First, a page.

I'm the first person they see when they walk in the door.
Brenda McCallon, CCHT + Admin. Assistant
"I love the relationships I get to build, and the trust that we build within each other."
Brenda McCallon has been a certified clinical hemodialysis technician for many years, and recently added administrative duties to her role at an Olympia dialysis clinic. It's a job she loves, despite the early hours.
"I do more at the front desk now, but I was a technician for seven years," she said. "So as an opener, we come in when it's dark and sometimes a little scary. We start the water room, we get our tanks filled up and ready to do our mix for the patients, we set up all the machines, get everything ready. We have about an hour to get stuff geared up for patients to start coming in the door."
Juggling life-saving schedules
At the Olympia clinic, technicians arrive at 3:30 a.m. Nurses come in around 4:30 a.m. The first patients of the day arrive by 5 a.m.
"They're ready to barge in the door," Brenda jokes. "So we start letting them in and then we have 'ons' 20 minutes apart for the next hour, until they're all on. We'll get a little break in between, depending on their dialysis times, cause some people only run for three, three and a half, four hours, so we have to stagger it. Then we go and it's time for turnaround."
As a technician and as an administrative assistant, Brenda plays a critical role in keeping everyone on time. But even though it can feel overwhelming to keep tabs on everyone in the facility, she believes the human connection should always be top priority.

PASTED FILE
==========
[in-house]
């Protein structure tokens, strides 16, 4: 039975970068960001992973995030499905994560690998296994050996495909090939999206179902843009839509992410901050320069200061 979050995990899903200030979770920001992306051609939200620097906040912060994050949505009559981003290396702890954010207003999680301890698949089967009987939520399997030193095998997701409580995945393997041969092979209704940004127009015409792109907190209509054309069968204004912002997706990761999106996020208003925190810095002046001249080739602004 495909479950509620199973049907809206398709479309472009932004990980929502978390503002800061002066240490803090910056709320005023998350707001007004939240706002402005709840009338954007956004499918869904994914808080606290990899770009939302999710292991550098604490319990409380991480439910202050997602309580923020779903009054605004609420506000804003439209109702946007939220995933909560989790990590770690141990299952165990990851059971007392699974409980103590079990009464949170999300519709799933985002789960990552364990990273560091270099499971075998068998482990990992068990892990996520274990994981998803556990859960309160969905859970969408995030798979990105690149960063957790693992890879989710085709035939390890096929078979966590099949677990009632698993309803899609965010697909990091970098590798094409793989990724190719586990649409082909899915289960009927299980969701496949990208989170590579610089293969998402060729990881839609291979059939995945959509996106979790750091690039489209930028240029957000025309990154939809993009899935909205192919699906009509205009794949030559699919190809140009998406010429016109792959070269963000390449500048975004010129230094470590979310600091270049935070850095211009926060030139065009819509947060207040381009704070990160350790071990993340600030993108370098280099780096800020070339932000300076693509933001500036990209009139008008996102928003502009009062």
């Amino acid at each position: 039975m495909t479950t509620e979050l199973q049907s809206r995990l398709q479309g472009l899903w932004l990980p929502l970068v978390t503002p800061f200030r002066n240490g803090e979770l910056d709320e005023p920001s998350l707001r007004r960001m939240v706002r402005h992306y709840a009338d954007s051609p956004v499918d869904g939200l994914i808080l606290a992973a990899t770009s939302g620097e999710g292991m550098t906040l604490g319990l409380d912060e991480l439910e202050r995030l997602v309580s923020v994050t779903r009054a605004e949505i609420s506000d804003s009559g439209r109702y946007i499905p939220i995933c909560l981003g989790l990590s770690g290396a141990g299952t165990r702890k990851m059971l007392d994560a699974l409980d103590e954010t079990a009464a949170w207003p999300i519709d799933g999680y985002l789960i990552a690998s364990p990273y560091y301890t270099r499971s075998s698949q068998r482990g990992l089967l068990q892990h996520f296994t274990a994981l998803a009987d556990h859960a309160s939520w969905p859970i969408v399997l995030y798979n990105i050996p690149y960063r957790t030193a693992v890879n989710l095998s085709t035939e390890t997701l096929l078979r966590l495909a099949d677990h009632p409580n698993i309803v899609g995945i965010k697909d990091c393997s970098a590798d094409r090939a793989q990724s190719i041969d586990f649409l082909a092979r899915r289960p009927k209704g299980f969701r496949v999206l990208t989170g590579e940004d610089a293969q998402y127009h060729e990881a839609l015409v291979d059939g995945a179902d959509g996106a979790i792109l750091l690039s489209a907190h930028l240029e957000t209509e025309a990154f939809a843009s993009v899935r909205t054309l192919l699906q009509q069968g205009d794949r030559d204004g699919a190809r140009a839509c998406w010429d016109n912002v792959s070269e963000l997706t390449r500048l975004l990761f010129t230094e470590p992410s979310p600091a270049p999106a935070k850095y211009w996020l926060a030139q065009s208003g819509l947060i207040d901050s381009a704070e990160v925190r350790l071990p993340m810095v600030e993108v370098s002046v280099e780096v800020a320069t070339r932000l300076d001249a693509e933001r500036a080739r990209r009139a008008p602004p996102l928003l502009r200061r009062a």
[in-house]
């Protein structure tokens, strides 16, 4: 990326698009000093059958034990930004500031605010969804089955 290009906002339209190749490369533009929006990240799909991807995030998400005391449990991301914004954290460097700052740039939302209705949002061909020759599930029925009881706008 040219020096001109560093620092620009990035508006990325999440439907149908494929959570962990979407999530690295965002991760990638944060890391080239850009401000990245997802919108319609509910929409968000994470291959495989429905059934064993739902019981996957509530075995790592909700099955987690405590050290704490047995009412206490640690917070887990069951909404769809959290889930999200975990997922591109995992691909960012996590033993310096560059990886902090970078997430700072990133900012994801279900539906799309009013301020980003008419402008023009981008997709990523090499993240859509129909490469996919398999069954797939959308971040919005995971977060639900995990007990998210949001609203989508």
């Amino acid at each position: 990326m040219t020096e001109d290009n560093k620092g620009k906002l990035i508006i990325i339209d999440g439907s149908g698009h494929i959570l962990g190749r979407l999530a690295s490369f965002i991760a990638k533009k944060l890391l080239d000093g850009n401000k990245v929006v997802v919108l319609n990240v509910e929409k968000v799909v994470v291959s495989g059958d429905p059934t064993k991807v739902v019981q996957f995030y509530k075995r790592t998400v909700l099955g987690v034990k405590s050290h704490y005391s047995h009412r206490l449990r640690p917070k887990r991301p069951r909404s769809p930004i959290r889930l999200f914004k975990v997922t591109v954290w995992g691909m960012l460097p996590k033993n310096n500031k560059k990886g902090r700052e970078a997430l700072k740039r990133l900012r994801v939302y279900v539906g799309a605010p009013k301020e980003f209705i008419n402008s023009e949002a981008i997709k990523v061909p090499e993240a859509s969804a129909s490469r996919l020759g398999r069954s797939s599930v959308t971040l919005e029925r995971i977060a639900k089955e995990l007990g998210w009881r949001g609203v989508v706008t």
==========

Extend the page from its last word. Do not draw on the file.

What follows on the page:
"We have seven patients that come in within that first two and a half hours and I try to put all of them on myself," she said. "We do have nurses who are able to do it, but they have a lot of other stuff they have to do. I mean, I know that they can do that, but it's also a strain on them because they have seven patients they have to keep comfortable."
More than just a provider, more than just a patient
It's no easy task to balance the many schedules that patients need for treatment throughout the week. Brenda is busy from the moment she walks in the door, but it also means she gets to help patients feel better. And sometimes the support is mutual.
"I worked in a Tacoma clinic for six years of my career, that's where I started," she said. "There have been a lot of those patients that would through times in my life. You know, I was in my mid-twenties and going through a lot of different things. Just like any relationship, you start talking about more and more and learning more and more about them and their life."